Finally, when I do something where there’s a chance I might lose a lot of data — like update my computer — I make local backups so I can quickly restore things without having to wait for them to download from the internet.

You don’t need to copy files in the cloud, but you really should have one offsite backup, automatically all your important files are there. Otherwise, you risk losing all your data.

Best Practices For Managing Computer Files

As I emphasized at the top of this article, the most important thing about creating an organized file structure is that you stick to it. Here are some best practices for doing just that as well as using your new neat setup of course.

  • Skip the Desktop. Never save files on your Desktop. It will just look messy and messy. It’s fine to drag files from the USB to your Desktop, but then it should be managed immediately.
  • Skip Downloads. Don’t let files sit in your Downloads folder. The choice is to keep them somewhere or delete them.
    Immediately send files. If you wait for things to get out of hand. As soon as you create or receive a file, place it where it belongs.
  • Sort everything once a week. With that said, every Monday morning or Friday night, take a look at the files you’ve worked on that week and make sure they’re all in the right place. Tidy things up, delete all unnecessary files, and it usually stops being a mess before it gets too bad.
  • If you’re on a Mac, there are apps like Hazel that can automate it for you.
  • Use descriptive names. When you name your files, give them descriptive names. The “marketing plan” is bad. “Marketing Plan – Client X – January” is much better.
  • The search was very useful. The Search feature in modern operating systems is very useful. If you can’t find the file by looking at it, try searching for it. If you name your files and folders correctly, they will be easy to find.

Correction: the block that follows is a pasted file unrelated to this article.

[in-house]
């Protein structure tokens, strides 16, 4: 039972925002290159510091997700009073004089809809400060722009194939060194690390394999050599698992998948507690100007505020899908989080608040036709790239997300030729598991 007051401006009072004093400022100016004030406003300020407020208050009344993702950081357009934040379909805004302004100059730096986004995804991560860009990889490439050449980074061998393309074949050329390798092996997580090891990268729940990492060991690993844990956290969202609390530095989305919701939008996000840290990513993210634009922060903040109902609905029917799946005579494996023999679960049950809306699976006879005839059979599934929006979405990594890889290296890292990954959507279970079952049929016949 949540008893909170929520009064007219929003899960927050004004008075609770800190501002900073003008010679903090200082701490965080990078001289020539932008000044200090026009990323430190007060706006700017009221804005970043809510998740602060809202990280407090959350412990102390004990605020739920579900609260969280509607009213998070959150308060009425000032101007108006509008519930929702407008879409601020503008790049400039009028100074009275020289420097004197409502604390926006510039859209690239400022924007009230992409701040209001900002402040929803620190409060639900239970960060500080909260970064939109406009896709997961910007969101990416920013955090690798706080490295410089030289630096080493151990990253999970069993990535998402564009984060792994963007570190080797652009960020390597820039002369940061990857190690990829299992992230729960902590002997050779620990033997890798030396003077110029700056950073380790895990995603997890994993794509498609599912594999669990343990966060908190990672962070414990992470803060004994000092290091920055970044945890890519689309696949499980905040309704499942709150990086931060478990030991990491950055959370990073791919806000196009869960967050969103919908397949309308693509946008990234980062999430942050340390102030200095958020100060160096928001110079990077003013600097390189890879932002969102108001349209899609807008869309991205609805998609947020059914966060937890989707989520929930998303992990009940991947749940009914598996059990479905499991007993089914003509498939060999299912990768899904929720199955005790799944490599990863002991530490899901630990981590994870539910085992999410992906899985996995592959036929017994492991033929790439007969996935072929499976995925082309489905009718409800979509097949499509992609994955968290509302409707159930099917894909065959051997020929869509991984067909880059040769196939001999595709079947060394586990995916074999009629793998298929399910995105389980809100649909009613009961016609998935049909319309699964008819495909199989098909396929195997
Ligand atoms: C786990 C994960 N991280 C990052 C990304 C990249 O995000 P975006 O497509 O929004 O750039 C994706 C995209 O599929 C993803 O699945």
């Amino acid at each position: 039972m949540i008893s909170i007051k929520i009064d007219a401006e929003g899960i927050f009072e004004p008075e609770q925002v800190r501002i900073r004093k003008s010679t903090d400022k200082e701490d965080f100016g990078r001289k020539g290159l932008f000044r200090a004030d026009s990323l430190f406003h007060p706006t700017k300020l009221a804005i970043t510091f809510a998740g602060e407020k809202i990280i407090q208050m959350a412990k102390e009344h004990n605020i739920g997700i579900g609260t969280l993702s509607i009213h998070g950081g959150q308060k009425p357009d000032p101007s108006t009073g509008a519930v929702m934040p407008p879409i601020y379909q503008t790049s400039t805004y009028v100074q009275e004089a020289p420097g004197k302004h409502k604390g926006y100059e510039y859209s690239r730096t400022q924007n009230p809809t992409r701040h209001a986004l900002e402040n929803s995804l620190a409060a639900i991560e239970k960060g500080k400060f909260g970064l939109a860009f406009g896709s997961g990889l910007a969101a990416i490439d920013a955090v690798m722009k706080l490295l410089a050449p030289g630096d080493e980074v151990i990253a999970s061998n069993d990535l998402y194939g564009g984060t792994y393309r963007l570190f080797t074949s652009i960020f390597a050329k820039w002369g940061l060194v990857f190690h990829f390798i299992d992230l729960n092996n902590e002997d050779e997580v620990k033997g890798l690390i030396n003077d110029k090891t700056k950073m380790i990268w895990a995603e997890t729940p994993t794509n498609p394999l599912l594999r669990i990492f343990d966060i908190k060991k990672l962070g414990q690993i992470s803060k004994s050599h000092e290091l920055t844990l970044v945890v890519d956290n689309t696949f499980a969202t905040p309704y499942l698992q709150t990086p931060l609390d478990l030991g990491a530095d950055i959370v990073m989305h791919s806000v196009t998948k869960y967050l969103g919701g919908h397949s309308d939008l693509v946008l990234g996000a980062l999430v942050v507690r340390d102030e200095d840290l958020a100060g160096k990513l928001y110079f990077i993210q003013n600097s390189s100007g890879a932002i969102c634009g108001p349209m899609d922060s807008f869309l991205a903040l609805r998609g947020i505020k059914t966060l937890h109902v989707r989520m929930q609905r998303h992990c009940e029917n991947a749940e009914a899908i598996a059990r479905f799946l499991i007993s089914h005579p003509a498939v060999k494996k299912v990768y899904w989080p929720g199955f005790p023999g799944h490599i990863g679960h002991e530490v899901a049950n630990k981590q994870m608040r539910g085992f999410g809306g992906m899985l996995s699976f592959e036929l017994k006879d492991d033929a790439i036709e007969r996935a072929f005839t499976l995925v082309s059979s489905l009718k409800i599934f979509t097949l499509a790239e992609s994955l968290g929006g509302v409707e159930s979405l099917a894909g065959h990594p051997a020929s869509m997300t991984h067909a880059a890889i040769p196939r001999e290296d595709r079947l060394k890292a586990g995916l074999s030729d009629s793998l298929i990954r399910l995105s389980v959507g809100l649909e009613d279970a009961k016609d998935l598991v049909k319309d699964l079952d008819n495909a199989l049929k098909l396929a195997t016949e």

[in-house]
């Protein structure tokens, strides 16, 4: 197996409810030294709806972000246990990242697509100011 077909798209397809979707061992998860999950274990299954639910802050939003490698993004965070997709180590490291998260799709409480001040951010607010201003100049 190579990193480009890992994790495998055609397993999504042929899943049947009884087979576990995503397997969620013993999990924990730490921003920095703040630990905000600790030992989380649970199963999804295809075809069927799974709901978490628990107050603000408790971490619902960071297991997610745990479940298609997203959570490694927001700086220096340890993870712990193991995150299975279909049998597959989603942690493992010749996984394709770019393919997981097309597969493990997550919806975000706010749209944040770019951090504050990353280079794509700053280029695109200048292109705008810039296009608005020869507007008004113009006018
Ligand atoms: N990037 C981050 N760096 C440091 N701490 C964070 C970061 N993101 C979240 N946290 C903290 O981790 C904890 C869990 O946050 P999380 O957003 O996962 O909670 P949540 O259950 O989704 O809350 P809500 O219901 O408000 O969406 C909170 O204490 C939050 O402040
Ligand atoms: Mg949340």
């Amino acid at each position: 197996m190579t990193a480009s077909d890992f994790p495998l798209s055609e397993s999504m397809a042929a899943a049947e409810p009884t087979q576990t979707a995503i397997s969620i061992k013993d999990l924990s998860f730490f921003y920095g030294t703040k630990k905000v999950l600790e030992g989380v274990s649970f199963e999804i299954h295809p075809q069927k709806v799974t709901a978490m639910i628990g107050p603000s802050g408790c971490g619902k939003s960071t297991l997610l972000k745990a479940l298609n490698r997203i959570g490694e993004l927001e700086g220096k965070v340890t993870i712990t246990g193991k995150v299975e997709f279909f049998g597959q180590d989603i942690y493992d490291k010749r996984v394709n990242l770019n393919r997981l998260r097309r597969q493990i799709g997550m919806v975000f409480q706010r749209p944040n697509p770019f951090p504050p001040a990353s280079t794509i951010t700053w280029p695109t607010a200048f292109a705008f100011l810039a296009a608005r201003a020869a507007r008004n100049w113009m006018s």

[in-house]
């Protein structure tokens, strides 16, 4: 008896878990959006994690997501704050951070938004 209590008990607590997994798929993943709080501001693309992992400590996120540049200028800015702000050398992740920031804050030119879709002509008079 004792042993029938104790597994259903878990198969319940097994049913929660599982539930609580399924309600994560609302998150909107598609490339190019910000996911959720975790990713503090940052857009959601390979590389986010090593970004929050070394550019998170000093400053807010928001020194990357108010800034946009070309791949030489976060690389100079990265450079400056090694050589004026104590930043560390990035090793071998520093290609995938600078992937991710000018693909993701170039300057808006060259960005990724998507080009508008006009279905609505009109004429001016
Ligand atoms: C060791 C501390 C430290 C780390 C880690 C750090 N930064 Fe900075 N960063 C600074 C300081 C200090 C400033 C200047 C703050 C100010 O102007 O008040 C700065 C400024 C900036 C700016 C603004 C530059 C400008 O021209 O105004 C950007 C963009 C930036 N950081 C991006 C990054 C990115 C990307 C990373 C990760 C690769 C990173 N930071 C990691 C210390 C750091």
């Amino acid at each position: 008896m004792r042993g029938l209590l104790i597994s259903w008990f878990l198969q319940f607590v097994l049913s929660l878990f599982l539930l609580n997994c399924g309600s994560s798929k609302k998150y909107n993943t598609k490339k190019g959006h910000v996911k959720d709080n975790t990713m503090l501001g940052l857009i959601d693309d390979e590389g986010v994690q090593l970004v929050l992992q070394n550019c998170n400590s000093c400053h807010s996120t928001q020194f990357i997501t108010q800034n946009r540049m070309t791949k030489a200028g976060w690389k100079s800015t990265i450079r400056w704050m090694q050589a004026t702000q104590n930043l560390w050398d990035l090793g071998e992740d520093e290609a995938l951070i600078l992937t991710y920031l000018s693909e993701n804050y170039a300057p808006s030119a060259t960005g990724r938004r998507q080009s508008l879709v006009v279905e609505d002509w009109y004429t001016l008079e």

• Don’t use too many folders. Having too many nested folders is annoying. Each folder should have a minimum of about 10 files in it. If you only have two or three files in each folder, you need to reconsider your structure.
  • Stay consistent. Don’t give up after a few days. It always takes a little time to adapt to something new. Commit to using your file structure for a few weeks before canceling it.
  • Keep tinkering. The top down system is stupid; they rarely work well. Start with one of the structures I recommend and then tweak it to your liking. Adapt to your workflow rather than trying to force your workflow to adapt to a rigid file structure.


An organized computer is much more fun to use. If you know where each file is stored then it’s no longer a nightmare when someone comes along and asks for this-and-so file from two years ago; this file is in a folder and subfolder called 2016 > Marketing Materials or something similar.

And once you have a file organization system, it’s really not that hard to stick with. Just take a few hours one afternoon to set it up and you’ll be fine.